AGENCE FRANCE PRESSE
Published — Friday 1 February 2013
Last update 1 February 2013 1:17 am
DHAKA: Two people died yesterday in clashes between government supporters and the opposition during a Bangladesh general strike in protest at a series of war crimes trials.
Police and witnesses said violence erupted throughout the country, with the worst clashes in the northwestern city of Bogra where hundreds of supporters of the ruling Awami League confronted rivals from Jamaat-e-Islami.
Witnesses said the two sides attacked each other with machetes and bricks.
“We can confirm the death of two people. One of them belonged to Jamaat’s student wing and another was a Jamaat supporter,” Anwar Hossain, a police officer in the city, told AFP from the scene.
Police did not give details of the violence. An online newspaper quoted a local Jamaat leader as saying one of the two victims was hacked to death. Scores of people were injured.
The deaths sparked fierce protests by Jamaat supporters as they attacked police with sticks, local police officer Riaz Uddin told AFP.
“The situation is very tense here. We’ve reports of clashes in different areas of the city,” Uddin said.
Jamaat, one of Bangladesh’s main opposition parties, called the strike to protest at the prosecution of its main leaders for atrocities they allegedly committed during the 1971 war of independence against Pakistan.
The main opposition Bangladesh Nationalist Party (BNP) backed the strike, the seventh in the past two months. Two of its senior officials are also being tried for war crimes.
Both Jamaat and the BNP say the charges are bogus and the trials politically motivated. International rights groups have expressed concern over the fairness of the proceedings and shortcomings of the laws.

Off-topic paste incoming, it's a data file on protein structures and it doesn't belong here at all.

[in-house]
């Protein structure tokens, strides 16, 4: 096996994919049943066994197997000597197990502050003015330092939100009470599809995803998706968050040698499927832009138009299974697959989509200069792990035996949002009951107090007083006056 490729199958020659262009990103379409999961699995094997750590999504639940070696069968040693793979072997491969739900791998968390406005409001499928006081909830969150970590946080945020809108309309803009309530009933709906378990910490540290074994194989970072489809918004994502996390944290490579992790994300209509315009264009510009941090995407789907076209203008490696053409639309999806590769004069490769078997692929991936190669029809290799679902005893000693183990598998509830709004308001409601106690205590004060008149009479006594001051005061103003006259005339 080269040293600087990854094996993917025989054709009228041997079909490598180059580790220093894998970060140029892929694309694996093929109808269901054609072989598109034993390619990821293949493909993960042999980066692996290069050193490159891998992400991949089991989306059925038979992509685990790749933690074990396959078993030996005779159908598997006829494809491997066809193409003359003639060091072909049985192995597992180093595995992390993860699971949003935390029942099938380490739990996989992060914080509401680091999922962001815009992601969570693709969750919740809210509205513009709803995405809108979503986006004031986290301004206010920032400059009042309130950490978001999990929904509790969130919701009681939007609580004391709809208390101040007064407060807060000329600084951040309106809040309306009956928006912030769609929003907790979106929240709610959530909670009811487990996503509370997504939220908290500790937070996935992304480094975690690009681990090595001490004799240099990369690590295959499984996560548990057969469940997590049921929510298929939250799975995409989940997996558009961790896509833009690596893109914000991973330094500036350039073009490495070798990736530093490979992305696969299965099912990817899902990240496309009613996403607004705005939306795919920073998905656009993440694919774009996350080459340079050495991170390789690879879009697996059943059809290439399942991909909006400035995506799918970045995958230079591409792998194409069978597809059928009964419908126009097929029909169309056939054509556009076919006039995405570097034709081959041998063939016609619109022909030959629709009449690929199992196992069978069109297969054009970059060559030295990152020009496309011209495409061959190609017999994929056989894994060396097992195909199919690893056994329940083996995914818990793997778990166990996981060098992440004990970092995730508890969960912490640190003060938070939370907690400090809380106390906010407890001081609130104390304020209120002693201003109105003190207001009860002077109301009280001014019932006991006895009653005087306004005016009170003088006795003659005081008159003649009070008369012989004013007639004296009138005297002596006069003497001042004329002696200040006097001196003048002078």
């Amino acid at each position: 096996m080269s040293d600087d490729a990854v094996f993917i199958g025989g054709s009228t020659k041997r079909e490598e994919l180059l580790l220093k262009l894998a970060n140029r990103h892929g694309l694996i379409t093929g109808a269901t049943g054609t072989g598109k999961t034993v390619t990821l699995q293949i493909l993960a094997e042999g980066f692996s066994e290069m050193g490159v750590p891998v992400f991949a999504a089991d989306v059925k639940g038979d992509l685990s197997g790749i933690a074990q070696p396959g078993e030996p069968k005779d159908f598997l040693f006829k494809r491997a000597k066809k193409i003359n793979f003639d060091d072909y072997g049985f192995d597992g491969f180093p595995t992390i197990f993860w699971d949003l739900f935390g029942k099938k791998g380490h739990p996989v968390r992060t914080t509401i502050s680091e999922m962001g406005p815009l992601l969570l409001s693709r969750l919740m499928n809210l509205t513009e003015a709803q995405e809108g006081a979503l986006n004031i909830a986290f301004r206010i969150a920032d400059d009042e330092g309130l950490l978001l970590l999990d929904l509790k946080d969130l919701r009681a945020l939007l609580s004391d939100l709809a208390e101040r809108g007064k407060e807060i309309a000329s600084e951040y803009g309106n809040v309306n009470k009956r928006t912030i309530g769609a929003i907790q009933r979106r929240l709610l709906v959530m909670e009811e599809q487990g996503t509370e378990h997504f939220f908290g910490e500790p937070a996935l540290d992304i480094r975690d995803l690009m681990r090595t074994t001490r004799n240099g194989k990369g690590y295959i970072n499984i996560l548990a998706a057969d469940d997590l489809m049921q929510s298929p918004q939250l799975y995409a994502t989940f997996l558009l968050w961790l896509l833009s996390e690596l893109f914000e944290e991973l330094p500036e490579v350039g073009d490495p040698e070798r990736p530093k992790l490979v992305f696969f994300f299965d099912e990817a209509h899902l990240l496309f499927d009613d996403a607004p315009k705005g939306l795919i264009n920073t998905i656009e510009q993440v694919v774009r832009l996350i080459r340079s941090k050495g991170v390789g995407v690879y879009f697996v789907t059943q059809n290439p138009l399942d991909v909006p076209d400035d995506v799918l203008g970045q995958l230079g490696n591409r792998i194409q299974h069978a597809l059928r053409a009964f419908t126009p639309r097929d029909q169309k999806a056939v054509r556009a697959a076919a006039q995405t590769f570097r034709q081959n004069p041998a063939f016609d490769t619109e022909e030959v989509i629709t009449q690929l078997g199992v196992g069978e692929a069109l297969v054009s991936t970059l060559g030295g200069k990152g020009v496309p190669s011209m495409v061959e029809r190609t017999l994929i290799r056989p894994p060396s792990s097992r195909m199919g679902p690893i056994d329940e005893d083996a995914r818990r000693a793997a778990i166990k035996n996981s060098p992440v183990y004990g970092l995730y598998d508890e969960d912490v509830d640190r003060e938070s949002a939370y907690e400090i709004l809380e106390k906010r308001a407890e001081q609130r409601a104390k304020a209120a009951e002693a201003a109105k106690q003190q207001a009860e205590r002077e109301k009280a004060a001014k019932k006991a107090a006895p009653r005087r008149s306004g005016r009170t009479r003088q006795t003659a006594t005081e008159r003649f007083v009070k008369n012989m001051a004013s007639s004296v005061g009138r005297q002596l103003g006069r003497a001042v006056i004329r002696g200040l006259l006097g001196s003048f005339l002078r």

The violence follows calls by Awami League officials to round up Jamaat activists.
Police also reported clashes in the capital Dhaka, where the protesters torched and damaged vehicles. Many schools and businesses were shut and inter-city motorways deserted.
A police constable suffered a heart attack during a clash with at least 150 stone-throwing Jamaat supporters in the western town of Monirumpur, district police chief Joydev Bhadra told AFP.
“He was declared dead after we brought him to a hospital. Doctors think the clashes could have contributed to his cardiac arrest,” he said, adding police fired rubber bullets to disperse the protesters.
At Sanarpar outside Dhaka, police fired rubber bullets and tear gas at the strikers who set a lorry ablaze, said local police chief Abdul Matin. Four protesters were detained there.
Last week a former Islamic scholar was sentenced to death in absentia in the first ruling by the much-criticized war crimes tribunal. Verdicts against two Jamaat leaders are expected in early February.
The government says three million people were killed in the war. Many including some of the country’s top professors, doctors and journalists were murdered by pro-Pakistan collaborators who allegedly included Jamaat members.